We continue with Motions; be sure you have read all the materials
assigned, including the cases. We pick up with FRCP 12(b)(6). What is 12(b)(6) asking, taking all the facts and inferences as true? If that
motion takes the facts as true, what is the court's job? How would this
work on the motion in Naruto? A complaint can fail 12(b)(6) for
one of two reasons: it is legally insufficient/defective or factually
insufficient/defective? What does each mean, what is the difference, and
how does it affect whether dismissal should be with out without
prejudice? Consider both the Naruto complaint and motion, as well as PAE.
Read FRCP 12(g) and (h) carefully and try to break them down. Then consider the following hypos:
1) A v. X. X files a motion raising insufficient service; the
motion is denied. Can X now include lack of personal jurisdiction and
failure to state a claim as a defense in the Answer?
2) A v. X. X files a motion raise improper venue; it is denied. X
files an Answer. Can X now file a motion to dismiss for lack of subject
3) A v. X. X files an Answer, raising no 12(b) defense. Four
weeks later, X realizes it has defenses for lack of personal
jurisdiction and failure to state a claim. Can X include that in an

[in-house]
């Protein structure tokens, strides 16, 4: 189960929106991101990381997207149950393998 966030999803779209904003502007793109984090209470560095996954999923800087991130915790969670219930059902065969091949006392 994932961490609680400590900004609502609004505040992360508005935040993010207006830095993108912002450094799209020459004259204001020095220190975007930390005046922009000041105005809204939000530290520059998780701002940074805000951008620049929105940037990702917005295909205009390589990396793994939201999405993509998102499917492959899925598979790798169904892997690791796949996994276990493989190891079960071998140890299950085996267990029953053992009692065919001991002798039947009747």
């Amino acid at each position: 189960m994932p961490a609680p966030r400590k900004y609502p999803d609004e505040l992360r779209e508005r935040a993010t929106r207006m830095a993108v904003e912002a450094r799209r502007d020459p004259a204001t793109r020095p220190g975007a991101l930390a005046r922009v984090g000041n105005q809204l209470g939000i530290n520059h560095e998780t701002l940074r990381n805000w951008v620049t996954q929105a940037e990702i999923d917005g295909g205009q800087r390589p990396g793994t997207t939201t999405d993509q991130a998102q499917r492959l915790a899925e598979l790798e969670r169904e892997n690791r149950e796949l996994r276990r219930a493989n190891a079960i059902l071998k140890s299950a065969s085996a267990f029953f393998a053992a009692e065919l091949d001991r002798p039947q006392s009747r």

Amended Answer (hint: You must read FRCP 15(a)(1) and (2) carefully to answer
4) A v. X. X moves to dismiss for lack of subject matter
jurisdiction; motion denied. Can X now file a motion to dismiss for
failure to state a claim?
We then will move to The Idea of Notice Pleading. This will bring us back to the question of what FRCP 8(a)(2) means by "short and plain statement of the claim." Read Conley, trying to figure out what the plaintiffs claimed and what they included in the complaint. What are the arguments for allowing the plaintiff to plead minimal facts? What are the drawbacks to the plaintiff including more facts in the complaint?
Looking ahead to all of next week, we will get to the next three sections: The Idea of Notice Pleading; Fact Pleading; and Present and Future of Federal Pleading.